They are pretty cool and though I’ve watched a lot of boat moves with them I’m always amazed at how maneuverable they can be with the ability to control the drive and direction of each set of wheels.
I did make it to the end while enjoying my morning coffee.
That boat mover is such a great piece of specialized gear, love to see things like that.
On the prop/shaft stuff, you mentioned fresh flow of water thru shaft tube, is there a pump constantly doing that? I am also curious on the fixed prop vs variable prop choice, would love to hear the thinking there.
On the engine, you don’t hear about TDC very often these days, that really brought back memories. Also, what a beautiful engine.
One of the things I like most about this content is the level of detail. Showing what’s “behind the curtain” with all the wires/connectors/fittings/pumps/valves etc, often looking quite messy while in progress.
Looks like progress it chugging along and thanks for the new content.
First time able to have a point of reference (people) to see the size of Möbius. WOW
Hey there Jack, and Kirsten, great to have you along for this ride with us. The frame of reference is fun and something we hoped those photos and video would help provide. We are always struck by how everything is so relative in life in general and certainly with Möbius. When we get her out by herself such as you recently saw when she was out on 52 Wheel Wanda the other day, she looks HUGE! And then a few minutes later we have her parked beside a seeming smaller boat, the 20m cat “Twinity and the other boats inside the shipyard and we look positively puny! 😉
Thanks for joining us and we can’t wait to get over to the PNW and back to BC so we can host you two aboard and you can see Miss Möbius up close and personal.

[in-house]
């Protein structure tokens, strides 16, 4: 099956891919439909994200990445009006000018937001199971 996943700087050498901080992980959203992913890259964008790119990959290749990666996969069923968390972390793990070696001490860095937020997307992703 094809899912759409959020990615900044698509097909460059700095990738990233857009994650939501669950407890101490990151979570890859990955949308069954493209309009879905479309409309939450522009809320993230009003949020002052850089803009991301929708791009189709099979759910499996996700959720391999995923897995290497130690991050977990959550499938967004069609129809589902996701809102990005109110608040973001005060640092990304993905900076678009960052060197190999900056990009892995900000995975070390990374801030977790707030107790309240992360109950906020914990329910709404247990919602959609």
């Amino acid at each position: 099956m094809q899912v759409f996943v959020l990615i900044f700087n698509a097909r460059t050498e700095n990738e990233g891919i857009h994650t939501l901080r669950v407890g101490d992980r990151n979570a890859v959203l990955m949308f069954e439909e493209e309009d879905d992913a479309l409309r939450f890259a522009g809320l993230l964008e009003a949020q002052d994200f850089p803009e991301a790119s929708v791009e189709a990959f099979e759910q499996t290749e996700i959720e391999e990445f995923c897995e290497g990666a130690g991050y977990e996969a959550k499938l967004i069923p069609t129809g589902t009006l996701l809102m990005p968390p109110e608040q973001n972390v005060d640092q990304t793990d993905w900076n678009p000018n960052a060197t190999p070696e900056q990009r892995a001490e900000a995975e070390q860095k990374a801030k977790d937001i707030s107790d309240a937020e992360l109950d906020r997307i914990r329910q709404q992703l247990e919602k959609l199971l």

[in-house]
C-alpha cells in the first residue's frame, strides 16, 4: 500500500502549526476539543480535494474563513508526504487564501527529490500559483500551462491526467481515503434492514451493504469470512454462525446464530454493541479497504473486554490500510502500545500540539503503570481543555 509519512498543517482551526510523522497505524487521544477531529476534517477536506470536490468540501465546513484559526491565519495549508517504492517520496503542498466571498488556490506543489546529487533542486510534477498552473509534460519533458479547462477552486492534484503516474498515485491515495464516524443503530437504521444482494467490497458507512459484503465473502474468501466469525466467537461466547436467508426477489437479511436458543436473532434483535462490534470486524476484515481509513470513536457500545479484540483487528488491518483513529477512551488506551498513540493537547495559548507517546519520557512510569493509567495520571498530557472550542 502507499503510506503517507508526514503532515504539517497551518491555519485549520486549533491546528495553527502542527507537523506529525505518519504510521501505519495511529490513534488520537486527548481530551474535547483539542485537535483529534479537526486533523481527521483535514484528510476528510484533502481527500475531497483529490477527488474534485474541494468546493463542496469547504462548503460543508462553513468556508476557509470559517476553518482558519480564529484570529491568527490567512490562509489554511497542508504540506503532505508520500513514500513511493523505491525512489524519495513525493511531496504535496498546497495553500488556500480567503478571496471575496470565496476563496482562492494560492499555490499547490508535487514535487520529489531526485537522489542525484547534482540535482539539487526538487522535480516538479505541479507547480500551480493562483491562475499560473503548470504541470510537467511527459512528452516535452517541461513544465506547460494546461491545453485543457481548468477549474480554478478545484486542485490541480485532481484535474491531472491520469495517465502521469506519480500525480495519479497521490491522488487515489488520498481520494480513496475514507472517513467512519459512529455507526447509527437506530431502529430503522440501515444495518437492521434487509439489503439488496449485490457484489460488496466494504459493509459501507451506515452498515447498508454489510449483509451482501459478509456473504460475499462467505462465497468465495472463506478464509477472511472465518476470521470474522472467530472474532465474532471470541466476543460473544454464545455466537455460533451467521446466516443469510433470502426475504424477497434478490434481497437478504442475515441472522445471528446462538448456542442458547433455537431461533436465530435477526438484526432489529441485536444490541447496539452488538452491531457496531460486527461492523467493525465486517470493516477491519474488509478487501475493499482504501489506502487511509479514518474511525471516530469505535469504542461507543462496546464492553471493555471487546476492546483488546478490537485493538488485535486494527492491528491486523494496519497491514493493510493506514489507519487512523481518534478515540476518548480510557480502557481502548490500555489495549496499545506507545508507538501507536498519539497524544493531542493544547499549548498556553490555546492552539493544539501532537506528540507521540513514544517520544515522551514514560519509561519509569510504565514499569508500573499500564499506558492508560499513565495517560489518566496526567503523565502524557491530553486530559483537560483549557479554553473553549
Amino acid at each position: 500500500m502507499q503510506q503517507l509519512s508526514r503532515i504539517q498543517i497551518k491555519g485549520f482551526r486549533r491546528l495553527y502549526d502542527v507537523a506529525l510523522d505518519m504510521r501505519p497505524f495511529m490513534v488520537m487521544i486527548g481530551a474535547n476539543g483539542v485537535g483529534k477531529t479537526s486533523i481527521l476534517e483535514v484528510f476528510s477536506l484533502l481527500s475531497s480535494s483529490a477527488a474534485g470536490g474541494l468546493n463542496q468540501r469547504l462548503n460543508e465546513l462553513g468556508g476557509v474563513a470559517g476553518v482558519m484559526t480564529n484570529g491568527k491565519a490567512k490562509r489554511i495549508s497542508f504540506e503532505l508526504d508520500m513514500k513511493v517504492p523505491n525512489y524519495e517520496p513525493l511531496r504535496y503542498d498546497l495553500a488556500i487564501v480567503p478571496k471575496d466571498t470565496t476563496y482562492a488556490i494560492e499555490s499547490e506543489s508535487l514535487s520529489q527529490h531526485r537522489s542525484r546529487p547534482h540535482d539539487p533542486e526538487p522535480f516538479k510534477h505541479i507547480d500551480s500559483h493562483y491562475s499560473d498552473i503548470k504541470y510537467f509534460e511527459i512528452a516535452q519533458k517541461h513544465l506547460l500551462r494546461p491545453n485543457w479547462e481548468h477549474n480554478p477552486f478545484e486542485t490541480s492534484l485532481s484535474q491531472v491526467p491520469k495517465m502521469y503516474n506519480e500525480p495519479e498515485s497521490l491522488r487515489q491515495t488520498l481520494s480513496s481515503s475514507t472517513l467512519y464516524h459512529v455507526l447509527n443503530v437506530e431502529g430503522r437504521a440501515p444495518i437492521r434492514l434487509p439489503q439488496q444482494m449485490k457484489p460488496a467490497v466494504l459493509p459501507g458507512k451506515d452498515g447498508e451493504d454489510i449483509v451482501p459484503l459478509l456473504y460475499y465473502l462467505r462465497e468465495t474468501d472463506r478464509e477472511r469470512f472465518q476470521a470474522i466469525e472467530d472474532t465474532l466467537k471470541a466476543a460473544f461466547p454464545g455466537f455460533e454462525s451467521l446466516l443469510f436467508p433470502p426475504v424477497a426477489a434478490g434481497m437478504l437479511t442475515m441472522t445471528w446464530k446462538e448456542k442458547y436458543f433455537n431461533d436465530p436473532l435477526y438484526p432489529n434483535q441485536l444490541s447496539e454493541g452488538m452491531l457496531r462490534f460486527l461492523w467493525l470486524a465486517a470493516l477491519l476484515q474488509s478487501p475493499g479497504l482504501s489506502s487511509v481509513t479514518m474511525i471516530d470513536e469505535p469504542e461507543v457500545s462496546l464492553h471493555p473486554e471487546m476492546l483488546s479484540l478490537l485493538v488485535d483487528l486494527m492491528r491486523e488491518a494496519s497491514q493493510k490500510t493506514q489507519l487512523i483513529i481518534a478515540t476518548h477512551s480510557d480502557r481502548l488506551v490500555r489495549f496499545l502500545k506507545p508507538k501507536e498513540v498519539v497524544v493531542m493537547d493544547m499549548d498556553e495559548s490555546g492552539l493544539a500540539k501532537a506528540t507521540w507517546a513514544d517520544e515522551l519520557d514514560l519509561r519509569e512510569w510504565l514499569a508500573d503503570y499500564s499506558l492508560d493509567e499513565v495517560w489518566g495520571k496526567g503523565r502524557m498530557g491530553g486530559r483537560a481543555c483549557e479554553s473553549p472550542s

Yes, the sea water is pumped into a fitting at the front end of the prop shaft log tube that is part of the Tides Marine “dripless” shaft seal. We will likely use a T off of the sea water being pumped by a Jabsco impeller pump for things like the various heat exchangers and the wet exhaust and route this over to the fitting on the shaft seal. It then gets injected directly into the top end of the prop shaft tuve and forced out into the sea through all those holes in the aluminium housing that wraps around, but does not touch of course, the forward bronze flange of the CPP hub. The additional benefit of such a system is that it keeps the water inside the prop log tube nice and fresh which reduces any chance of corrosion between the aluminium tube and the SS shaft.
Great video and as expected – a very comprehensive post. I could talk with you for hours about my previous Kobelt hydraulic manual steering pump. What you bought appears to be identical. I bought 3 pumps from the manufacturer at the same time, maybe back in 1994. Two were for a friend’s boat, and one was for my boat. When the pumps were brought into service (two different boats, different years) – all 3 pumps leaked. Frustrated with dealing with Kobelt, and their recommended service centres, I threw my pump in the garbage and bought a Hynautic pump, which has not leaked a drop after 11 years of service. I recommend you keep a close eye on this pump, when bringing it into service.